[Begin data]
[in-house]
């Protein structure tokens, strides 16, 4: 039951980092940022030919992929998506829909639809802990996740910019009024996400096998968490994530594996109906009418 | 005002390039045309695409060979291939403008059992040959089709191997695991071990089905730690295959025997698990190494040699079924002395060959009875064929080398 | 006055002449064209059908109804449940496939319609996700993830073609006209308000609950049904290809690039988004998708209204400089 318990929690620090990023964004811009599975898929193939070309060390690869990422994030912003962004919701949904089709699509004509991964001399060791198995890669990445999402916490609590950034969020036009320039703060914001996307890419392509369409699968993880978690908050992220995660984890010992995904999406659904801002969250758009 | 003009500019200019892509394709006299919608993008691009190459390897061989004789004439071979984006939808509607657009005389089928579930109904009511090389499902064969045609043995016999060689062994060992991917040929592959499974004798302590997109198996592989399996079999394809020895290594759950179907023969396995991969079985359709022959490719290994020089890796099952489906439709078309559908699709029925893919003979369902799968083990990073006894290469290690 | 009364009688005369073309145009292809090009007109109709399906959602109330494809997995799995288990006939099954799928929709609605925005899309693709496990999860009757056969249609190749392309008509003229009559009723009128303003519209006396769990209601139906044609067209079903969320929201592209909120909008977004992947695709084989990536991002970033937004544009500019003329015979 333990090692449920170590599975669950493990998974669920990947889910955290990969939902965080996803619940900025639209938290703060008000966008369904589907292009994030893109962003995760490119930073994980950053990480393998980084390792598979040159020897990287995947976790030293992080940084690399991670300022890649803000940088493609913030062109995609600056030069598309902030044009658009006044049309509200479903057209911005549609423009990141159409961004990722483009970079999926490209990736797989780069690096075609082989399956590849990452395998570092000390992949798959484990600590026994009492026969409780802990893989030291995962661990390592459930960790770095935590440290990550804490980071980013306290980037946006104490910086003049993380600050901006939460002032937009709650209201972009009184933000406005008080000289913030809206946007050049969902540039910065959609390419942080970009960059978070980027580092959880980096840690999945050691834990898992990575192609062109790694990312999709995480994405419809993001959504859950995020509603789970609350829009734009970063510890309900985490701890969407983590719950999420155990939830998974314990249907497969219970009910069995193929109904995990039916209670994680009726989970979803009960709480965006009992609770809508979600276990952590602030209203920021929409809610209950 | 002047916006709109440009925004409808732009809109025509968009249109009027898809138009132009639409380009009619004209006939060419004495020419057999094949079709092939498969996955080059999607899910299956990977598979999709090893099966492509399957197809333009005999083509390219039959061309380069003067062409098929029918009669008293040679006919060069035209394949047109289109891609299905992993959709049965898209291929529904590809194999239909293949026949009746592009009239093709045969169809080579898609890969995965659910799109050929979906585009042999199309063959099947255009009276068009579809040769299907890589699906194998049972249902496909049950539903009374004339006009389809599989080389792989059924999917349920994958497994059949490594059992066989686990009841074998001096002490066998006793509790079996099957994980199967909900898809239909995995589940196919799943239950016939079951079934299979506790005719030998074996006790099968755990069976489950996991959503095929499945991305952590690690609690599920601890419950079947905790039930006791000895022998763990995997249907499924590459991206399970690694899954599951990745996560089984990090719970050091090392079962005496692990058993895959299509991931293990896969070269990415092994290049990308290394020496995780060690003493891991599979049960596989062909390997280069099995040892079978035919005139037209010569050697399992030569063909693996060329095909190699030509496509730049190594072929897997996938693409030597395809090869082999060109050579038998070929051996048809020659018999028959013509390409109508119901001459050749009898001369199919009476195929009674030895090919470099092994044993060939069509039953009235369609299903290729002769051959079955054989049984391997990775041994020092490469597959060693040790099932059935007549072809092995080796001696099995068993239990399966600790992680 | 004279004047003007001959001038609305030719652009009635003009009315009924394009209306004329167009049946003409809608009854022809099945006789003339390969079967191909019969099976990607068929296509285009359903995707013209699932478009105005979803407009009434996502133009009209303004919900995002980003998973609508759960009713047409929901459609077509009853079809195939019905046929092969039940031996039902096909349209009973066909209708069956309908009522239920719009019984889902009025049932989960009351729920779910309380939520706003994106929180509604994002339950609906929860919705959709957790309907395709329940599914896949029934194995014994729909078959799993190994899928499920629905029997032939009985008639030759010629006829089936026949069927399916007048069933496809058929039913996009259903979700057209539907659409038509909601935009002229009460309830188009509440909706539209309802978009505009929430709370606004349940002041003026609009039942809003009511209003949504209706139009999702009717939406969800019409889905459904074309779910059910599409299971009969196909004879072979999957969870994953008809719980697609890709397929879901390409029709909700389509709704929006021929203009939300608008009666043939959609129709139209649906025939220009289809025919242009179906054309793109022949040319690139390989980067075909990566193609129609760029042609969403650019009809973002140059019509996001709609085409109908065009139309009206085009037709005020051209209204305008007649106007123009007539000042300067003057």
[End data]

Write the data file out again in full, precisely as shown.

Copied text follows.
[in-house]
């Protein structure tokens, strides 16, 4: 039951980092940022030919992929998506829909639809802990996740910019009024996400096998968490994530594996109906009418 | 005002390039045309695409060979291939403008059992040959089709191997695991071990089905730690295959025997698990190494040699079924002395060959009875064929080398 | 006055002449064209059908109804449940496939319609996700993830073609006209308000609950049904290809690039988004998708209204400089 318990929690620090990023964004811009599975898929193939070309060390690869990422994030912003962004919701949904089709699509004509991964001399060791198995890669990445999402916490609590950034969020036009320039703060914001996307890419392509369409699968993880978690908050992220995660984890010992995904999406659904801002969250758009 | 003009500019200019892509394709006299919608993008691009190459390897061989004789004439071979984006939808509607657009005389089928579930109904009511090389499902064969045609043995016999060689062994060992991917040929592959499974004798302590997109198996592989399996079999394809020895290594759950179907023969396995991969079985359709022959490719290994020089890796099952489906439709078309559908699709029925893919003979369902799968083990990073006894290469290690 | 009364009688005369073309145009292809090009007109109709399906959602109330494809997995799995288990006939099954799928929709609605925005899309693709496990999860009757056969249609190749392309008509003229009559009723009128303003519209006396769990209601139906044609067209079903969320929201592209909120909008977004992947695709084989990536991002970033937004544009500019003329015979 333990090692449920170590599975669950493990998974669920990947889910955290990969939902965080996803619940900025639209938290703060008000966008369904589907292009994030893109962003995760490119930073994980950053990480393998980084390792598979040159020897990287995947976790030293992080940084690399991670300022890649803000940088493609913030062109995609600056030069598309902030044009658009006044049309509200479903057209911005549609423009990141159409961004990722483009970079999926490209990736797989780069690096075609082989399956590849990452395998570092000390992949798959484990600590026994009492026969409780802990893989030291995962661990390592459930960790770095935590440290990550804490980071980013306290980037946006104490910086003049993380600050901006939460002032937009709650209201972009009184933000406005008080000289913030809206946007050049969902540039910065959609390419942080970009960059978070980027580092959880980096840690999945050691834990898992990575192609062109790694990312999709995480994405419809993001959504859950995020509603789970609350829009734009970063510890309900985490701890969407983590719950999420155990939830998974314990249907497969219970009910069995193929109904995990039916209670994680009726989970979803009960709480965006009992609770809508979600276990952590602030209203920021929409809610209950 | 002047916006709109440009925004409808732009809109025509968009249109009027898809138009132009639409380009009619004209006939060419004495020419057999094949079709092939498969996955080059999607899910299956990977598979999709090893099966492509399957197809333009005999083509390219039959061309380069003067062409098929029918009669008293040679006919060069035209394949047109289109891609299905992993959709049965898209291929529904590809194999239909293949026949009746592009009239093709045969169809080579898609890969995965659910799109050929979906585009042999199309063959099947255009009276068009579809040769299907890589699906194998049972249902496909049950539903009374004339006009389809599989080389792989059924999917349920994958497994059949490594059992066989686990009841074998001096002490066998006793509790079996099957994980199967909900898809239909995995589940196919799943239950016939079951079934299979506790005719030998074996006790099968755990069976489950996991959503095929499945991305952590690690609690599920601890419950079947905790039930006791000895022998763990995997249907499924590459991206399970690694899954599951990745996560089984990090719970050091090392079962005496692990058993895959299509991931293990896969070269990415092994290049990308290394020496995780060690003493891991599979049960596989062909390997280069099995040892079978035919005139037209010569050697399992030569063909693996060329095909190699030509496509730049190594072929897997996938693409030597395809090869082999060109050579038998070929051996048809020659018999028959013509390409109508119901001459050749009898001369199919009476195929009674030895090919470099092994044993060939069509039953009235369609299903290729002769051959079955054989049984391997990775041994020092490469597959060693040790099932059935007549072809092995080796001696099995068993239990399966600790992680 | 004279004047003007001959001038609305030719652009009635003009009315009924394009209306004329167009049946003409809608009854022809099945006789003339390969079967191909019969099976990607068929296509285009359903995707013209699932478009105005979803407009009434996502133009009209303004919900995002980003998973609508759960009713047409929901459609077509009853079809195939019905046929092969039940031996039902096909349209009973066909209708069956309908009522239920719009019984889902009025049932989960009351729920779910309380939520706003994106929180509604994002339950609906929860919705959709957790309907395709329940599914896949029934194995014994729909078959799993190994899928499920629905029997032939009985008639030759010629006829089936026949069927399916007048069933496809058929039913996009259903979700057209539907659409038509909601935009002229009460309830188009509440909706539209309802978009505009929430709370606004349940002041003026609009039942809003009511209003949504209706139009999702009717939406969800019409889905459904074309779910059910599409299971009969196909004879072979999957969870994953008809719980697609890709397929879901390409029709909700389509709704929006021929203009939300608008009666043939959609129709139209649906025939220009289809025919242009179906054309793109022949040319690139390989980067075909990566193609129609760029042609969403650019009809973002140059019509996001709609085409109908065009139309009206085009037709005020051209209204305008007649106007123009007539000042300067003057």